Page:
TY - GEN

T1 - Approximately Strategyproof Tournament Rules with Multiple Prizes

AU - Dale, Emily

AU - Fielding, Jessica

AU - Ramakrishnan, Hari

AU - Sathyanarayanan, Sacheth

AU - Weinberg, S. Matthew

N1 - Publisher Copyright:
© 2022 Owner/Author.

PY - 2022/7/12

Y1 - 2022/7/12

N2 - We consider the manipulability of tournament rules which take the results of (n2) pairwise matches and select a ranking over the teams. Prior work designs simple tournament rules such that no pair of teams can manipulate the outcome of their match to improve their probability of being ranked first by more than 1/3, and this is the best possible among any Condorcet-consistent tournament rule (which selects an undefeated team whenever one exists) [15,16]. We initiate the consideration of teams who may manipulate their match to improve their ranking (not necessarily to reach first). Specifically, teams compete for a monetary prize, and the ith ranked team takes home $p_i$ in prize money (pi ≥ pi+1 for all i). In this language, prior work designs tournament rules such that no pair of teams can manipulate the outcome of their match to improve their (collective) expected prize money by more than 1/3, when the price vector is 1,0,⋯, 0›. We design a simple tournament rule (that we call Nested Randomized King of the Hill) such that: a) no pair of teams can improve their collective expected prize money by more than 1/3 for any prize vector in [0,1]n, and b) no set of any teams can gain any prize money for the uniform prize vector with pi:=(n-i)/(n-1).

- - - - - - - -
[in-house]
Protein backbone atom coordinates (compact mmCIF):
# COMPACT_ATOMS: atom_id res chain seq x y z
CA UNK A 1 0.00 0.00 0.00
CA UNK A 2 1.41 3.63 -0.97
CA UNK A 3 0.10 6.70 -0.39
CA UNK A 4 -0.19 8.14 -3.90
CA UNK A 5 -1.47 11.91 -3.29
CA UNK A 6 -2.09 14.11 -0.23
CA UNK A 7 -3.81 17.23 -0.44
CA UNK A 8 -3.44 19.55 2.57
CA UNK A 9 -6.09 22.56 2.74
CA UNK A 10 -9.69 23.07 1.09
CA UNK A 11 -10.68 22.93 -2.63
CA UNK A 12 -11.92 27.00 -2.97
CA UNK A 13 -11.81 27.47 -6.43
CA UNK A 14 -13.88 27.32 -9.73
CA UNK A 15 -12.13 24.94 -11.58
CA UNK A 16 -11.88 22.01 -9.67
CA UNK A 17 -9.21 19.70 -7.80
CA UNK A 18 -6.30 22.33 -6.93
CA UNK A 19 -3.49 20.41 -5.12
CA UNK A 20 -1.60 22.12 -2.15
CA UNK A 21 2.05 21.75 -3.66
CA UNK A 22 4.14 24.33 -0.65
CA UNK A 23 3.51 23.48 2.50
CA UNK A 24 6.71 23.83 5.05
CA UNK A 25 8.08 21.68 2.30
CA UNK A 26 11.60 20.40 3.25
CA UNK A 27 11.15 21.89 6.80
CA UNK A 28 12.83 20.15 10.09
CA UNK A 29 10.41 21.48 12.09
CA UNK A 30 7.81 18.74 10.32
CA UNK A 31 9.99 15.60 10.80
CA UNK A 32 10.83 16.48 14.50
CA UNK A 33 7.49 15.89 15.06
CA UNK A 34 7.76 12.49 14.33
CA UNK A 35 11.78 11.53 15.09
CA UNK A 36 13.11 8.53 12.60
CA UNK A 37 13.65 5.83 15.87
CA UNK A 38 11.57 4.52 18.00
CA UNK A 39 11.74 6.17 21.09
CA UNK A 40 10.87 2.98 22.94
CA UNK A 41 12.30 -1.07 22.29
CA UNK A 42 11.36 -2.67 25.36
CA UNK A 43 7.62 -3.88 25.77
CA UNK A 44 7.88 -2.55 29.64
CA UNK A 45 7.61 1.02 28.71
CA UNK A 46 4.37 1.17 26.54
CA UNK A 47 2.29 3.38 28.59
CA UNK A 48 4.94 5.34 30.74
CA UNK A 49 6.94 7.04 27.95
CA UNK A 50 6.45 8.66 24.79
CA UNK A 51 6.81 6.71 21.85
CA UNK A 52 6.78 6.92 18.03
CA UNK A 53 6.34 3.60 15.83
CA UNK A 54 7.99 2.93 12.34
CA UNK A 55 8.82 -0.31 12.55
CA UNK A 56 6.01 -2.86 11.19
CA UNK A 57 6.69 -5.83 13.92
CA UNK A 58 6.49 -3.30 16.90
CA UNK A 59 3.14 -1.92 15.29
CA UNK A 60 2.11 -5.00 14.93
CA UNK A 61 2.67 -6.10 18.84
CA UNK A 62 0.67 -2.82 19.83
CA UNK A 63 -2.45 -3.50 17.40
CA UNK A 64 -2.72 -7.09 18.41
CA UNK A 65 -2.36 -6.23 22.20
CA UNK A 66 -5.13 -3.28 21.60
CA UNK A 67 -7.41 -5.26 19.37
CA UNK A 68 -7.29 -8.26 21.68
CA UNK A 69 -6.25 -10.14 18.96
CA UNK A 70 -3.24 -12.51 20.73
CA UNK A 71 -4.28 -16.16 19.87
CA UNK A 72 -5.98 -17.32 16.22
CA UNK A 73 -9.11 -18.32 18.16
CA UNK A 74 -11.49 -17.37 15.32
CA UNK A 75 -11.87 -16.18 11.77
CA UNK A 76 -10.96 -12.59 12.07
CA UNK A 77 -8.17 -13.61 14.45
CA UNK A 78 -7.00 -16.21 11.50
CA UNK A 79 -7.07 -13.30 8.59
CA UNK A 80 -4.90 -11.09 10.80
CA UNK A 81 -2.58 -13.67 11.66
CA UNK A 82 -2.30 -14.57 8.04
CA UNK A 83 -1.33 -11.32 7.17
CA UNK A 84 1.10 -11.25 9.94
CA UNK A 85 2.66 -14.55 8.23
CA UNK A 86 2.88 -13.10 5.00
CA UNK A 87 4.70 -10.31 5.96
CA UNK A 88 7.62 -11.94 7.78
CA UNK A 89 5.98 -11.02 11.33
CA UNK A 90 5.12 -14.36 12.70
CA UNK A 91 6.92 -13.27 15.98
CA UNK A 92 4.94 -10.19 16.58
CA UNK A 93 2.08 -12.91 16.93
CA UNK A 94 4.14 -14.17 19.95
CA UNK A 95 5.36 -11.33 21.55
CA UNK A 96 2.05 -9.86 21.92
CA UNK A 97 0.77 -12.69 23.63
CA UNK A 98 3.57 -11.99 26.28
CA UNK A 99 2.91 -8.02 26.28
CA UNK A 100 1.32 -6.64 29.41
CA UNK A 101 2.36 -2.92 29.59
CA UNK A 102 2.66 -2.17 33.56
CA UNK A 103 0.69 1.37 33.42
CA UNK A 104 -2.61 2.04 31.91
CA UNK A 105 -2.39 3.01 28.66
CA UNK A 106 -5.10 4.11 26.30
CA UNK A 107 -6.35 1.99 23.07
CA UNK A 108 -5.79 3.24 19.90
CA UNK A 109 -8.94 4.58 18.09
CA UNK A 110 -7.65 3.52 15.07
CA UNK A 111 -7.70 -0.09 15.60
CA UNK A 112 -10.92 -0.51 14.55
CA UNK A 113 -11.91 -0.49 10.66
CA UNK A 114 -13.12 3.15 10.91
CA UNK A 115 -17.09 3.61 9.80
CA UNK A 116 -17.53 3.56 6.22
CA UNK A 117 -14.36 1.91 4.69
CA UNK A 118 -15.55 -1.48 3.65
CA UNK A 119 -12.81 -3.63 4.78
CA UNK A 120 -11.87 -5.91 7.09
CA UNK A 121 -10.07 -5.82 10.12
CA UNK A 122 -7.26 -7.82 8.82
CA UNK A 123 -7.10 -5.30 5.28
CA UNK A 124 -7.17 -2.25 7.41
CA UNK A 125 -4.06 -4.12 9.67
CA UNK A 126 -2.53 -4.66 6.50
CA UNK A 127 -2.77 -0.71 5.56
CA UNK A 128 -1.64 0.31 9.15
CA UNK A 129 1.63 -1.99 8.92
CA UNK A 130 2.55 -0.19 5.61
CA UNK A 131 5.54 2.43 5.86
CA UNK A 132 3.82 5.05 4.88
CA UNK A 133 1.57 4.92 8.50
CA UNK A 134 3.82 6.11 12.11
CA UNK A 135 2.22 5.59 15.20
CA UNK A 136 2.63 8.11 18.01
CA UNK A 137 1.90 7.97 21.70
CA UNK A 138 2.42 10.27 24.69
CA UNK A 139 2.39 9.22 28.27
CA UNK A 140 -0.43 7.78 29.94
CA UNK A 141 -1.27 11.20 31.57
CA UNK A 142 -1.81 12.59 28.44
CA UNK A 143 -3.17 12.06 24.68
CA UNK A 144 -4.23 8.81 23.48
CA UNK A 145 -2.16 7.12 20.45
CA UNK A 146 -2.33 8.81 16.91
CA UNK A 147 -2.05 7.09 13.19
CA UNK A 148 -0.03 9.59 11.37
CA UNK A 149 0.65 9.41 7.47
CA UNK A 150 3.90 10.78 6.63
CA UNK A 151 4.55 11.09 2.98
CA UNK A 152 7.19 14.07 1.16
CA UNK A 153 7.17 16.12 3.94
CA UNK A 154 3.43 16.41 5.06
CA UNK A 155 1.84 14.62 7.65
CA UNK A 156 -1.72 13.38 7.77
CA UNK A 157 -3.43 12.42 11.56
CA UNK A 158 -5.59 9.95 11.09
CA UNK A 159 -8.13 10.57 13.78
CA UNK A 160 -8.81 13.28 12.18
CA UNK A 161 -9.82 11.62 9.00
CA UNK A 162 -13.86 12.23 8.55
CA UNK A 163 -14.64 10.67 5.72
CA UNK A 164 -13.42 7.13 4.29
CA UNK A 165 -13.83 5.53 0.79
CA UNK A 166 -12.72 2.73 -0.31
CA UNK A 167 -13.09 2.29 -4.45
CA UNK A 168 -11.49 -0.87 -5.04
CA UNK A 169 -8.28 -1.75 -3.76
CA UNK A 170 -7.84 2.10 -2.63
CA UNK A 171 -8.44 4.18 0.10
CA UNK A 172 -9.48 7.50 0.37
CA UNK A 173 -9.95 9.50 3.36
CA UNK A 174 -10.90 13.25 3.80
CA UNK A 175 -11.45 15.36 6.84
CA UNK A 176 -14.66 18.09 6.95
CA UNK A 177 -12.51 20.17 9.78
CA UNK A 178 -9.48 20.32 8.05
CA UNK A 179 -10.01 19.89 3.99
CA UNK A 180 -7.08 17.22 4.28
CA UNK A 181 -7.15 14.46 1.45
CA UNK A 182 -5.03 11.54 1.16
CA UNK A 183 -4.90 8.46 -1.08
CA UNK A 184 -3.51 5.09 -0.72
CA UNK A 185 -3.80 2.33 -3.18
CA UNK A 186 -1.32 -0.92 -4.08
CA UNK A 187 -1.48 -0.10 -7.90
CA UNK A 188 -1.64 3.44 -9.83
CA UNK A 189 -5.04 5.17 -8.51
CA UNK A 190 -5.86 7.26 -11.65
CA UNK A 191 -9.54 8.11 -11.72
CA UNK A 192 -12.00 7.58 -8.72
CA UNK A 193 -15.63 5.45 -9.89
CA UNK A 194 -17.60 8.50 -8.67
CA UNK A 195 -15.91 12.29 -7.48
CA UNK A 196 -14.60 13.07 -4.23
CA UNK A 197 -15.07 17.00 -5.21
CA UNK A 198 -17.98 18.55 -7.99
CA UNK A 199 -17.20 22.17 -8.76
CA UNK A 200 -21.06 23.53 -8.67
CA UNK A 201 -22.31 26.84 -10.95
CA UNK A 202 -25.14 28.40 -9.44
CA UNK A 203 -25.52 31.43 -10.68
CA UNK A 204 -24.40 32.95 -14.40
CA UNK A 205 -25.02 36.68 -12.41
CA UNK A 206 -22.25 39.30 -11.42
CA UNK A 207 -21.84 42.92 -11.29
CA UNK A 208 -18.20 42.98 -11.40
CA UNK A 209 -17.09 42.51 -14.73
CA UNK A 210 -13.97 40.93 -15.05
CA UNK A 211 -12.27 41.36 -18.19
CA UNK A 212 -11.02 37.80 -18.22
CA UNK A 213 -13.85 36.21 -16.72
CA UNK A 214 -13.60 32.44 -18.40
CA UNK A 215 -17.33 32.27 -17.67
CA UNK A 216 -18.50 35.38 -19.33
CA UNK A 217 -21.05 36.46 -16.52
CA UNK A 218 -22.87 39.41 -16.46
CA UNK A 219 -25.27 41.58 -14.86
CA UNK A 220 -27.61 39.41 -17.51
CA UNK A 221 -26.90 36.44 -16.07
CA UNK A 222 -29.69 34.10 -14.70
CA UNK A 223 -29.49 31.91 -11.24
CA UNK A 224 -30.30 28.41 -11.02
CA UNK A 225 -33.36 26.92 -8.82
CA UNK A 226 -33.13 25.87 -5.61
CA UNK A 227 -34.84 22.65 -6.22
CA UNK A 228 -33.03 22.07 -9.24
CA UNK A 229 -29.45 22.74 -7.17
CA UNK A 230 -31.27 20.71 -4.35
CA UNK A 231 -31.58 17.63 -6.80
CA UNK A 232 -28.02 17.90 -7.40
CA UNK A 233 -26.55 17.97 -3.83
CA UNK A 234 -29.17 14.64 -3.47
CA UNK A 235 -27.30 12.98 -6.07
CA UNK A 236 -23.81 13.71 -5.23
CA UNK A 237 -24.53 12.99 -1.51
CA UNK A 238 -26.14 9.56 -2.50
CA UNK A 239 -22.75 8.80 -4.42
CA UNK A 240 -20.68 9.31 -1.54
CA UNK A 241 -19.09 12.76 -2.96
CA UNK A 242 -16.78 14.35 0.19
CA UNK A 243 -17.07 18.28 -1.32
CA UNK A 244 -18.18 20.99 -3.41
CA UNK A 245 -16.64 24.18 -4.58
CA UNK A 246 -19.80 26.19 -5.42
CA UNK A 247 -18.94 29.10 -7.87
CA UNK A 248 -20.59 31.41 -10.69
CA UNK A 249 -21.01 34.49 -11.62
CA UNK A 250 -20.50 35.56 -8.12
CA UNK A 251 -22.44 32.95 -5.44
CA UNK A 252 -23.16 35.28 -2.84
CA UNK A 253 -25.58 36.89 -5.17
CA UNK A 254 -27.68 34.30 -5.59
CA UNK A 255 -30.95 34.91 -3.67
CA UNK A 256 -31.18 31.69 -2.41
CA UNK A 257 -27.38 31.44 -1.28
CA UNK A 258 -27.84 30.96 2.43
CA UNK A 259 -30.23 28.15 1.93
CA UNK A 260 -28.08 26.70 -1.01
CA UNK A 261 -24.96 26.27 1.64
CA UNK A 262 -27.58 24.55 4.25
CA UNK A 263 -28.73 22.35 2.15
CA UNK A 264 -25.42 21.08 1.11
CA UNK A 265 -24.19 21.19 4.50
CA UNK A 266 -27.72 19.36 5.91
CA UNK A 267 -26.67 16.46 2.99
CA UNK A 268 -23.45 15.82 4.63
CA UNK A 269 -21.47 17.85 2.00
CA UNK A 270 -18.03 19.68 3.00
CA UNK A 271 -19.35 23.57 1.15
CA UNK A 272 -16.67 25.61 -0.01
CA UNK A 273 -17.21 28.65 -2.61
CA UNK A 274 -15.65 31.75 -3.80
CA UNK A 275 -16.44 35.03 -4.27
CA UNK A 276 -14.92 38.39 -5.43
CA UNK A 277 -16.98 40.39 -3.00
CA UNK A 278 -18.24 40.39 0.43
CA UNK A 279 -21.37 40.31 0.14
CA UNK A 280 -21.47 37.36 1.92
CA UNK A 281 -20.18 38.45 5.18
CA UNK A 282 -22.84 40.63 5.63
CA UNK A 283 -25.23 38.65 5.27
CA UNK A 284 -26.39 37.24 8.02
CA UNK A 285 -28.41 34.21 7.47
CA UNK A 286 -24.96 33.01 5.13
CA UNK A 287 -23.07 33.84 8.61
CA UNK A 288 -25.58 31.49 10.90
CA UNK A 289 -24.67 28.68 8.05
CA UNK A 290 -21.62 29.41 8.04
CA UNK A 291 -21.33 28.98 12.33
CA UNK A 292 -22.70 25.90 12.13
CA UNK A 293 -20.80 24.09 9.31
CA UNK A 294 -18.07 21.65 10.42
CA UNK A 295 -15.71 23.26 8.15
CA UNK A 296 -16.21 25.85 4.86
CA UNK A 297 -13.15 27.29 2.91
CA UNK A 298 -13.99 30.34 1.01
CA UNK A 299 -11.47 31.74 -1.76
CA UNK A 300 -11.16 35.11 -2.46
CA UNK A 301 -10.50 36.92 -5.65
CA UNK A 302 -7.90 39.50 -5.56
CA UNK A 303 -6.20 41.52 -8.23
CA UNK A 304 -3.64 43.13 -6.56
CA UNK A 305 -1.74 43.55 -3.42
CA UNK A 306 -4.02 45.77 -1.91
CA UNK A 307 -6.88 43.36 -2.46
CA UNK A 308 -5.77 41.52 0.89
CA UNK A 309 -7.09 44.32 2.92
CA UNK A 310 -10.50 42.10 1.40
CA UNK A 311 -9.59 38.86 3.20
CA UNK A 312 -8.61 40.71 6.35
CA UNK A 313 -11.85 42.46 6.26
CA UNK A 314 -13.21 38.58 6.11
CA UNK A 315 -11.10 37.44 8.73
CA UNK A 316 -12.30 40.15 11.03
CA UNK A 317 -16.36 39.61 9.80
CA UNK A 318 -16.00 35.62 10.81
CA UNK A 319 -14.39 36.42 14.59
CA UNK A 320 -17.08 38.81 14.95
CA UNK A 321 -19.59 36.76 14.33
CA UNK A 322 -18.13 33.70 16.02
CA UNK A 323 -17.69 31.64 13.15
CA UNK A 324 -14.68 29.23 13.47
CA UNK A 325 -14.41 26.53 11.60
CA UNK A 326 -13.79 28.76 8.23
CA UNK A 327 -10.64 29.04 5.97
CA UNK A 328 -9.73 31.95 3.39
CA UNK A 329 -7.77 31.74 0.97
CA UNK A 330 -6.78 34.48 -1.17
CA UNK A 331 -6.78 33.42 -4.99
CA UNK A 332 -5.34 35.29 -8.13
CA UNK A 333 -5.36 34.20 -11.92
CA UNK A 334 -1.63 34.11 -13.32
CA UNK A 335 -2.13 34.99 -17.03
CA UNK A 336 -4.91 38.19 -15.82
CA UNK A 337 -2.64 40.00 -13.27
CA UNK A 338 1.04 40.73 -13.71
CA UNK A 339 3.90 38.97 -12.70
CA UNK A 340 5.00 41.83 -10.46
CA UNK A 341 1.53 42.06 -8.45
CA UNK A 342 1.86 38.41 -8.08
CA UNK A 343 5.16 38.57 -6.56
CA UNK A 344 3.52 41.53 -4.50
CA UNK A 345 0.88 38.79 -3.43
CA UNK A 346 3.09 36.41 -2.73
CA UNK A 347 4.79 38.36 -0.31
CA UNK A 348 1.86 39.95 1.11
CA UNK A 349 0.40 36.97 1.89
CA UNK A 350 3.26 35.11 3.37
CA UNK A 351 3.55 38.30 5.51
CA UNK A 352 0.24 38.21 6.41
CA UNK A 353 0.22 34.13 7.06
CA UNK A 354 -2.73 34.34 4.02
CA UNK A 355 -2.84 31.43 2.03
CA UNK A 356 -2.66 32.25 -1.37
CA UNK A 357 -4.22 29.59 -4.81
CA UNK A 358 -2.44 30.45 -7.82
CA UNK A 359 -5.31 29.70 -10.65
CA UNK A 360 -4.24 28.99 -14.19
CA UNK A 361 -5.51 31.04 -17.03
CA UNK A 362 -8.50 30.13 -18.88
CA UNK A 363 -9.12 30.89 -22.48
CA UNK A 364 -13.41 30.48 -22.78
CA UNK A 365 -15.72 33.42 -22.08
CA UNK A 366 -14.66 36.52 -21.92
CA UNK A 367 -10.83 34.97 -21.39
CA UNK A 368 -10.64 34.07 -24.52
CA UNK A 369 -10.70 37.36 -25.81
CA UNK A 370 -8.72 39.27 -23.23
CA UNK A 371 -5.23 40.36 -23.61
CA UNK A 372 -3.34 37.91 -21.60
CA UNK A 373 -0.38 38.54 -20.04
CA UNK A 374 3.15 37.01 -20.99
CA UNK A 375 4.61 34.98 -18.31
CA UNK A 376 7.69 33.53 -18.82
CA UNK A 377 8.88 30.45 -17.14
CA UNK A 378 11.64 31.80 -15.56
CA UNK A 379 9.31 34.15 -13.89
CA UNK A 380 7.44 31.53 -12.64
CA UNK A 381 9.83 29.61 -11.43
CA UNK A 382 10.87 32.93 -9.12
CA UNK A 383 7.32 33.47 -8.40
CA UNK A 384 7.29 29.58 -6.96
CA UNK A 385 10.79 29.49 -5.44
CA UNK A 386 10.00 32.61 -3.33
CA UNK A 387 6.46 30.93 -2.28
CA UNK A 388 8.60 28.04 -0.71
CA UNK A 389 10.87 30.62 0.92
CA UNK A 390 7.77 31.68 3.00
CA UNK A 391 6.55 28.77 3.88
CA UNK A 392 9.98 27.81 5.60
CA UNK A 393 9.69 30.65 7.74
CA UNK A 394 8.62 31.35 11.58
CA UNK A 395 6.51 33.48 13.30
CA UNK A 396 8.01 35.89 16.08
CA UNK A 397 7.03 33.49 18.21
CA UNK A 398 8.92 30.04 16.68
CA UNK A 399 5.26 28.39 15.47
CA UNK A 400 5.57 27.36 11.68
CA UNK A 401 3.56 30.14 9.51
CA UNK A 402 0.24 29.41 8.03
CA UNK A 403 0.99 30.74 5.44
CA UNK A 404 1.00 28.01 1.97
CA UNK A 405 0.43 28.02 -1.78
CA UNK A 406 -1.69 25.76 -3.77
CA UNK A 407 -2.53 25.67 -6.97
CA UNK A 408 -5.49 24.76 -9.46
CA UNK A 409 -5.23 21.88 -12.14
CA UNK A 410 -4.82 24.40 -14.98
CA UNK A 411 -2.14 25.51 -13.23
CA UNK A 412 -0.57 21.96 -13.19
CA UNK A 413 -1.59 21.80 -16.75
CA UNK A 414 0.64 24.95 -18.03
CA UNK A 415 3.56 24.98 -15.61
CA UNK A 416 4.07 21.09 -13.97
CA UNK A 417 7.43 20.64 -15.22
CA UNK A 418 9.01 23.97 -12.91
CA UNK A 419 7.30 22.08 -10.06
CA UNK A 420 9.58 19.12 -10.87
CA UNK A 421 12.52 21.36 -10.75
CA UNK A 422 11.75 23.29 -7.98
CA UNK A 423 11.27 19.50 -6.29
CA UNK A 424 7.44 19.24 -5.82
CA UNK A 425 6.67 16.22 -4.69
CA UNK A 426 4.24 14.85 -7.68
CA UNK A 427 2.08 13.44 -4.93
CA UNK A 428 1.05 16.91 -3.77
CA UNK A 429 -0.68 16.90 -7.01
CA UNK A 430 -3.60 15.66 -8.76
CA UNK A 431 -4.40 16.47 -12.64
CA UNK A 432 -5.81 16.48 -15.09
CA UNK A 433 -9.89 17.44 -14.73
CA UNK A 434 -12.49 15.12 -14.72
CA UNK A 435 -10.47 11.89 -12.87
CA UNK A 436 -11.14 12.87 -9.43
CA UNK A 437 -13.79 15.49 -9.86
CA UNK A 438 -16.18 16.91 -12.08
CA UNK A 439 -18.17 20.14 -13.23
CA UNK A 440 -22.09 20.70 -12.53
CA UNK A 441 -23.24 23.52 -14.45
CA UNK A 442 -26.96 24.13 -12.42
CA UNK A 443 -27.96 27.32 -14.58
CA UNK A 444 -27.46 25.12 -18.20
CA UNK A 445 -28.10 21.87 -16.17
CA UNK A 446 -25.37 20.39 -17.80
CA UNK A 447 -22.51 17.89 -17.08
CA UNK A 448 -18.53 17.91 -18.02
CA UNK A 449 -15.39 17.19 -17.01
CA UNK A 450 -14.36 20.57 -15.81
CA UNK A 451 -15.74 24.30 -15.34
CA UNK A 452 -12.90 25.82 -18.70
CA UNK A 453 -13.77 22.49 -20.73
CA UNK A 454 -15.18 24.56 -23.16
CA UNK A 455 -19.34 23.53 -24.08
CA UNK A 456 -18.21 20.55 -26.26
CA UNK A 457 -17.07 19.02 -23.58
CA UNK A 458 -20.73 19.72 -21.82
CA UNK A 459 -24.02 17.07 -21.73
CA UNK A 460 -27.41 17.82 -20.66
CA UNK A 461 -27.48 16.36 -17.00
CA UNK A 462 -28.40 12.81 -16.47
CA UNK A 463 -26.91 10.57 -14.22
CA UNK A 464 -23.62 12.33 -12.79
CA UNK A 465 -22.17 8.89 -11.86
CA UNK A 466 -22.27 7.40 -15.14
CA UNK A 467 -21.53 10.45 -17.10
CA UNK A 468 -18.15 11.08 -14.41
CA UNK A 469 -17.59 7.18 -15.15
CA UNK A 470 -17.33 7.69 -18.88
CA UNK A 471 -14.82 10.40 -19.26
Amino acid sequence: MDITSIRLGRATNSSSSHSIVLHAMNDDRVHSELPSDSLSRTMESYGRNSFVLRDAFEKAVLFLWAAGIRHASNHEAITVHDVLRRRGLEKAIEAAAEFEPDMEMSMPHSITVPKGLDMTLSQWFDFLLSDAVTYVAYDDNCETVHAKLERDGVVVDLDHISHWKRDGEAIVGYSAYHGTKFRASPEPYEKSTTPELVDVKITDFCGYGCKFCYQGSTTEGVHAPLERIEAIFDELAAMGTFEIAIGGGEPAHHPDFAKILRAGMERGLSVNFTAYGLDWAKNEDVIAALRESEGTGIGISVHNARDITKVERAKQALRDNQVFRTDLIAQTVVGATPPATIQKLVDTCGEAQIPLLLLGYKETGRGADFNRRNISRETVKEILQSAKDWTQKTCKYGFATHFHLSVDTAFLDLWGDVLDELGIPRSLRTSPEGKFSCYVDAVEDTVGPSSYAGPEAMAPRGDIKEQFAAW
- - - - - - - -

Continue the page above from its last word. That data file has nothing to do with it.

AB - We consider the manipulability of tournament rules which take the results of (n2) pairwise matches and select a ranking over the teams. Prior work designs simple tournament rules such that no pair of teams can manipulate the outcome of their match to improve their probability of being ranked first by more than 1/3, and this is the best possible among any Condorcet-consistent tournament rule (which selects an undefeated team whenever one exists) [15,16]. We initiate the consideration of teams who may manipulate their match to improve their ranking (not necessarily to reach first). Specifically, teams compete for a monetary prize, and the ith ranked team takes home $p_i$ in prize money (pi ≥ pi+1 for all i). In this language, prior work designs tournament rules such that no pair of teams can manipulate the outcome of their match to improve their (collective) expected prize money by more than 1/3, when the price vector is 1,0,⋯, 0›. We design a simple tournament rule (that we call Nested Randomized King of the Hill) such that: a) no pair of teams can improve their collective expected prize money by more than 1/3 for any prize vector in [0,1]n, and b) no set of any teams can gain any prize money for the uniform prize vector with pi:=(n-i)/(n-1).

KW - incentive compatibility

KW - quick sort

KW - tournament rules

KW - voting theory

UR - http://www.scopus.com/inward/record.url?scp=85135002428&partnerID=8YFLogxK

UR - http://www.scopus.com/inward/citedby.url?scp=85135002428&partnerID=8YFLogxK

U2 - 10.1145/3490486.3538242

DO - 10.1145/3490486.3538242

M3 - Conference contribution

AN - SCOPUS:85135002428

T3 - EC 2022 - Proceedings of the 23rd ACM Conference on Economics and Computation

SP - 1082

EP - 1100

BT - EC 2022 - Proceedings of the 23rd ACM Conference on Economics and Computation

PB - Association for Computing Machinery, Inc

T2 - 23rd ACM Conference on Economics and Computation, EC 2022

Y2 - 11 July 2022 through 15 July 2022

ER -